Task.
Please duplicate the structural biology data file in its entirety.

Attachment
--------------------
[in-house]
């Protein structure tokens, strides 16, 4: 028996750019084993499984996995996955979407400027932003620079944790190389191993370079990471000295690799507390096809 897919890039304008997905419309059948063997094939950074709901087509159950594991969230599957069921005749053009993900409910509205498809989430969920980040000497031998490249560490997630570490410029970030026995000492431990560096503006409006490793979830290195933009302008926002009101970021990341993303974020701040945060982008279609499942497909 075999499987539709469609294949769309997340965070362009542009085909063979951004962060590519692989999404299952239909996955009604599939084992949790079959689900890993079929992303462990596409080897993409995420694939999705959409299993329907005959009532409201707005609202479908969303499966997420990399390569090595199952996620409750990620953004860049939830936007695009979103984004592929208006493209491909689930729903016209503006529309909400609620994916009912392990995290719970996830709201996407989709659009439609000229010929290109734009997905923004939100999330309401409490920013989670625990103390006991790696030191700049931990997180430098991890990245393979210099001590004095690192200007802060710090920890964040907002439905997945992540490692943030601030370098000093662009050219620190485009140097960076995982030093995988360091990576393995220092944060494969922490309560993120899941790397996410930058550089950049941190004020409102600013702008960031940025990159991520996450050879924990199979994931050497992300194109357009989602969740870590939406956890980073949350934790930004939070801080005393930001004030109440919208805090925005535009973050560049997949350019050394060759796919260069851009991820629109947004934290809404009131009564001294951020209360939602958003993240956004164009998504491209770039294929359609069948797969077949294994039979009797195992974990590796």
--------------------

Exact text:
[in-house]
């Protein structure tokens, strides 16, 4: 028996750019084993499984996995996955979407400027932003620079944790190389191993370079990471000295690799507390096809 897919890039304008997905419309059948063997094939950074709901087509159950594991969230599957069921005749053009993900409910509205498809989430969920980040000497031998490249560490997630570490410029970030026995000492431990560096503006409006490793979830290195933009302008926002009101970021990341993303974020701040945060982008279609499942497909 075999499987539709469609294949769309997340965070362009542009085909063979951004962060590519692989999404299952239909996955009604599939084992949790079959689900890993079929992303462990596409080897993409995420694939999705959409299993329907005959009532409201707005609202479908969303499966997420990399390569090595199952996620409750990620953004860049939830936007695009979103984004592929208006493209491909689930729903016209503006529309909400609620994916009912392990995290719970996830709201996407989709659009439609000229010929290109734009997905923004939100999330309401409490920013989670625990103390006991790696030191700049931990997180430098991890990245393979210099001590004095690192200007802060710090920890964040907002439905997945992540490692943030601030370098000093662009050219620190485009140097960076995982030093995988360091990576393995220092944060494969922490309560993120899941790397996410930058550089950049941190004020409102600013702008960031940025990159991520996450050879924990199979994931050497992300194109357009989602969740870590939406956890980073949350934790930004939070801080005393930001004030109440919208805090925005535009973050560049997949350019050394060759796919260069851009991820629109947004934290809404009131009564001294951020209360939602958003993240956004164009998504491209770039294929359609069948797969077949294994039979009797195992974990590796």